The possibility of catching or carrying a serious, contagious illness is bad enough, but that’s not the only reason why COVID-19 poses a threat. The spread of the virus has already had devastating effects on the global economy, and that’s not all. Scammers are capitalizing on people’s fear of the virus by using it to orchestrate phishing scams. So while you’re self-isolating, working from home, or in quarantine, you need to be vigilant against coronavirus COVID-19 malware scams.
Coronavirus Malware Targets Frightened Users
There are two principal Trojans hackers are using to bypass antivirus software and infiltrate users’ systems: Emotet and TrickBot. Both have been going around since at least mid-February, capitalizing first on the fears of Italian users as the virus took hold in that hard-hit country, and then spreading to Japan, the U.S., and Australia.
The TrickBot attack purports to be from an Italian doctor, Dr Penelope Marchetti. A Word document attached to the email allegedly contains important precautionary information from the World Health Organization (WHO). But when users open the document, it runs a VBA macro file, vbaProject.bin, and places a series of Word-related XML files on the user’s hard drive. These files can connect to a PHP script running on a remote server, and they’re able to both share information about the infected PC with that remote server, and further cripple the infected device with a malicious virus.
If you open this Word attachment and you happen to have macros disabled in Word, you’ll get a pop-up requesting that you enable editing and content. The document claims to have been created in an earlier version of Word.
The TrickBot scam isn’t really new; it’s just a new version of an older scam, one that tried to entice users into opening the malicious attachment with promises of great rates on loans or credit cards. However, analysts believe that hackers have been much more successful at the new strategy, which preys on people’s fear of the novel coronavirus.
TrickBot, as well as the second prevalent coronavirus malware scam, Emotet, has also been found to use strings of text from coronavirus-related news stories to get past spam filters. Emotet emails may also contain spoofed branding that makes them look convincingly like legitimate emails. Emotet emails may come with a malicious attachment or may contain a malicious link. Some of these emails claim that a global conspiracy is taking place to suppress the cure for COVID-19 and invite the reader to click on a link to learn the cure. However, the link is malicious.
Staying Safe from Malware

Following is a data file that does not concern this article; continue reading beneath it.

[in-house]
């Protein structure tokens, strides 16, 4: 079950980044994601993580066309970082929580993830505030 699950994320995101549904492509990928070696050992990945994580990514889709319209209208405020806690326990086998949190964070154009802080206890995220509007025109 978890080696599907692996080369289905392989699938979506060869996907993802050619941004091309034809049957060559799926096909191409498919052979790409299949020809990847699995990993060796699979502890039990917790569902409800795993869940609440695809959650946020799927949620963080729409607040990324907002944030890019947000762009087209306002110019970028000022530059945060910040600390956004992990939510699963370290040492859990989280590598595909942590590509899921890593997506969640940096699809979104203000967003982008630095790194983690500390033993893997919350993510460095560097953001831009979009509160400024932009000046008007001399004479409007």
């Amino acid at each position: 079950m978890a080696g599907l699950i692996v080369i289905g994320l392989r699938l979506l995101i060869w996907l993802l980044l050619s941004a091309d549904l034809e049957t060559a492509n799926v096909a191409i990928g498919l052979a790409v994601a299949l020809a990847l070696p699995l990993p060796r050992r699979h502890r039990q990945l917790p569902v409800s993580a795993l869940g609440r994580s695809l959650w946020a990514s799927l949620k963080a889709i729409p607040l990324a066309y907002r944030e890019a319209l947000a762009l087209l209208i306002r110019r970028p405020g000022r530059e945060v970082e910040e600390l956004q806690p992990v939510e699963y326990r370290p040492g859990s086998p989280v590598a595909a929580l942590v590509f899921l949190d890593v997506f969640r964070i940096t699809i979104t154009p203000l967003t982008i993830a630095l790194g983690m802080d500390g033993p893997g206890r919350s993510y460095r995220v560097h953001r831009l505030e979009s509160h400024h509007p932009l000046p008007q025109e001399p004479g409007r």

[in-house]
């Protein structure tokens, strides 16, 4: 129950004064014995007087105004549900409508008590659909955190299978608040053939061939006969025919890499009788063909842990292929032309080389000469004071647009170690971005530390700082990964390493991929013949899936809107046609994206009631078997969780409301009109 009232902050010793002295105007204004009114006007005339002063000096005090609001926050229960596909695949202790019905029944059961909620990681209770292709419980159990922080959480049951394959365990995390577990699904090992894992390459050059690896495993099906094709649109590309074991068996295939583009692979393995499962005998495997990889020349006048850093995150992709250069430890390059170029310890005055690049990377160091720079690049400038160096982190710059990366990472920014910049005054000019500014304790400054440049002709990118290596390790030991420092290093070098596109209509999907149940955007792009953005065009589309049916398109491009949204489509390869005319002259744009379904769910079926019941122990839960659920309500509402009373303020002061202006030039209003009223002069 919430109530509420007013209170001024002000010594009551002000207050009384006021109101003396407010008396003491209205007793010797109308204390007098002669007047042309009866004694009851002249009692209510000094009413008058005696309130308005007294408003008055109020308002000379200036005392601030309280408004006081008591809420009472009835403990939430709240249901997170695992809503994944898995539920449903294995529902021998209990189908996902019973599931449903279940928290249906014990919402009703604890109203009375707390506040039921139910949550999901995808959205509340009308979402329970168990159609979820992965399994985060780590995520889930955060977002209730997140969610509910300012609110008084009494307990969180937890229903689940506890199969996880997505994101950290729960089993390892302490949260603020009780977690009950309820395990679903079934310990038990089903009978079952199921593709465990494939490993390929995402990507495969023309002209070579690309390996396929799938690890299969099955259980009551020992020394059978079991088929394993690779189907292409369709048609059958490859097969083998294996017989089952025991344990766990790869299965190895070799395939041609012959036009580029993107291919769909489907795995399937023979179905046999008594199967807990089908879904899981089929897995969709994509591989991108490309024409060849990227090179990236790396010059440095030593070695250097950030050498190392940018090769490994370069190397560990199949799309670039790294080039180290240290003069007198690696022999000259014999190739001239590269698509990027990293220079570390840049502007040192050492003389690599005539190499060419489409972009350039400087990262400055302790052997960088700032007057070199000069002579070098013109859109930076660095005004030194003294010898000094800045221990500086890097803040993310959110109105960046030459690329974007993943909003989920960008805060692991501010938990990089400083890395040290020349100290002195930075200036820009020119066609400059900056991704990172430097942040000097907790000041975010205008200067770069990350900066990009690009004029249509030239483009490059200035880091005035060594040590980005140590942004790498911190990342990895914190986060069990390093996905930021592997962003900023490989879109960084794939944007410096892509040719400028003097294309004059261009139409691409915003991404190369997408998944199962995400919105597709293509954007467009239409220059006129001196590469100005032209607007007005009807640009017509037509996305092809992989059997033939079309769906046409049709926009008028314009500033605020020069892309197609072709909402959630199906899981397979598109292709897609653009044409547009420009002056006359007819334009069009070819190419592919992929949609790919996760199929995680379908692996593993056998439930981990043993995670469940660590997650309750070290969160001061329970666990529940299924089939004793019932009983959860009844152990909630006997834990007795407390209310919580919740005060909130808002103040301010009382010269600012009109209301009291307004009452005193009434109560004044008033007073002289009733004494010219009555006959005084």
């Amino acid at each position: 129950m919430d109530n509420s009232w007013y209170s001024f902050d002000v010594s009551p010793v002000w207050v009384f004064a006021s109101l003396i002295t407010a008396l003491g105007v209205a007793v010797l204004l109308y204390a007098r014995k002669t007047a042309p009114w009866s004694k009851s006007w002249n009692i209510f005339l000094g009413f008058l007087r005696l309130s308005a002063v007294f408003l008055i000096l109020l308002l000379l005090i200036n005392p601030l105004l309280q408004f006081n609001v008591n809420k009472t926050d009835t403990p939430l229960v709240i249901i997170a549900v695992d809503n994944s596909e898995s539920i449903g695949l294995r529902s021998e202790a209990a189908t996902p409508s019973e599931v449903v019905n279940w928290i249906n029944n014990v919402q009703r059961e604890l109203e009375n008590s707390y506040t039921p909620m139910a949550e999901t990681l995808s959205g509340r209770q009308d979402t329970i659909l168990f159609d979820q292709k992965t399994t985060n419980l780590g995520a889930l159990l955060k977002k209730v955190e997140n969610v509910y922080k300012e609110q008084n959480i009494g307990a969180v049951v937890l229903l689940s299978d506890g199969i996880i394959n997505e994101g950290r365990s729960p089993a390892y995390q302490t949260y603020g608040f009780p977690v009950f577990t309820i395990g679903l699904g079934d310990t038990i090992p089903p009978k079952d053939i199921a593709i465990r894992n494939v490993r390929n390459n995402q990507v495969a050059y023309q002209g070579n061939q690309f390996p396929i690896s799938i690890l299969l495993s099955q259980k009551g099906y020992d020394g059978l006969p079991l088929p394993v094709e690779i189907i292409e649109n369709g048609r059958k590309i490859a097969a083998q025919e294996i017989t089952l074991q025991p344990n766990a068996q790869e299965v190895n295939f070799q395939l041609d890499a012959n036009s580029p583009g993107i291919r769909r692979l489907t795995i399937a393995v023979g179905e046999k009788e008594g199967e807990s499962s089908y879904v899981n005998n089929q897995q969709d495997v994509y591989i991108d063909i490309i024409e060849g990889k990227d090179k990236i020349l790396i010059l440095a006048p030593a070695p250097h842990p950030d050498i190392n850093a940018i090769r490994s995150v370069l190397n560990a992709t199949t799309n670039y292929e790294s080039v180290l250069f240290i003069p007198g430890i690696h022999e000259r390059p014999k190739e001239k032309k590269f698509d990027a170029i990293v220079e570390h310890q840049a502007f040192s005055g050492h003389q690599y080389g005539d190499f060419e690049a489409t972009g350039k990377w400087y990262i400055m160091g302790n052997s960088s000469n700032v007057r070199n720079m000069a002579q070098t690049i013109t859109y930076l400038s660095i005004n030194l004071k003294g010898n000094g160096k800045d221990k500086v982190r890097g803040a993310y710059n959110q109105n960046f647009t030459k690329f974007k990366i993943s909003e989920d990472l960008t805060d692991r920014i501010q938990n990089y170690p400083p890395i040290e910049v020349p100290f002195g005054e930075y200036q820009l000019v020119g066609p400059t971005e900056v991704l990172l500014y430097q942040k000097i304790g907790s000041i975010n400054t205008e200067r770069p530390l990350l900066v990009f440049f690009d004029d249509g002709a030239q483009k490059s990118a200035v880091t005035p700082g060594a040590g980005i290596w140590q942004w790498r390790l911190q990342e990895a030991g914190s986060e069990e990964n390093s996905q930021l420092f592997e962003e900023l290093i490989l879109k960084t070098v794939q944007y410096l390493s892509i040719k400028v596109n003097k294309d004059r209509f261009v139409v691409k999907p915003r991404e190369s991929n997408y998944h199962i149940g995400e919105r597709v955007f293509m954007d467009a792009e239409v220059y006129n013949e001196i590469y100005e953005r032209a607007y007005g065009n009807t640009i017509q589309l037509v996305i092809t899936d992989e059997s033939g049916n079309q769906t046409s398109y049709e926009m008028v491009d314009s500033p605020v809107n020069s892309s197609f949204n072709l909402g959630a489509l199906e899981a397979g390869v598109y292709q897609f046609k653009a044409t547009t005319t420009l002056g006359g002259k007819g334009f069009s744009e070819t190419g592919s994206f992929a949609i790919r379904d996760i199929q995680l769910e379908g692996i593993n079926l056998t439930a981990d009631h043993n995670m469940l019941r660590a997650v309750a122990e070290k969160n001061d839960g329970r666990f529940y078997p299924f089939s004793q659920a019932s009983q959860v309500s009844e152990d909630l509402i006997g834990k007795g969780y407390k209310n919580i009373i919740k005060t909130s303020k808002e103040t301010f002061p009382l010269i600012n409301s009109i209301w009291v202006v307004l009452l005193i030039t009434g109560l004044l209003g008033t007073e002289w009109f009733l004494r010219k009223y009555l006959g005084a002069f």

While scientists may know little about how to treat or prevent COVID-19 as of yet, the good news is that we already know exactly how to avoid falling victim to coronavirus malware scams. Take the same precautions that you would protect yourself from any other malware scam. Make you’re using a good, reputable antivirus and malware protection and removal app that provides protection for all of your devices and for your home network. But, because hackers are using crypters that allow coronavirus malware to slip past spam filters, it’s important to stay vigilant.
It’s best not to open any emails from sources you’re not familiar with. If you do open such an email, try to keep a level head about any claims it may make regarding coronavirus. Do not click on any links or open any attachments you may receive in emails from senders you don’t recognize, especially senders who claim to be medical authorities offering advice on coronavirus, or cures or treatments for coronavirus. You can trust that when a cure or treatment is available, or when a vaccine is successfully produced, you will hear about it first on the news, not from a random email.
Remember, if an email sounds too good to be true, it probably is. No legitimate business, organization, or bank with whom you do business will email you out of the blue to ask you to reset your password. If you receive a concerning email, do the following:
- Check the sender’s address – does the contact name match the sender’s address?
- Don’t tap or click on any links.
- Do not download any attachments.
- When in doubt, ask your coworker or quarantine buddy’s opinion of the email’s authenticity.
Cyber attacks are targeting health care workers, and some coronavirus malware programs are using real-time infection data to target users affected by the spread of the disease. So while you may not see many coronavirus malware emails yet, expect them to increase as cases of the virus increase in your area. Remember, your smart phone is also vulnerable to malware, so don’t let your guard down when you’re using it.
Coronavirus malware is spreading almost as fast as the virus itself. While you’re holed up waiting for the pandemic to end, be cautious about opening your emails. Put your safety first – in real life and online – and we’ll all get through this together.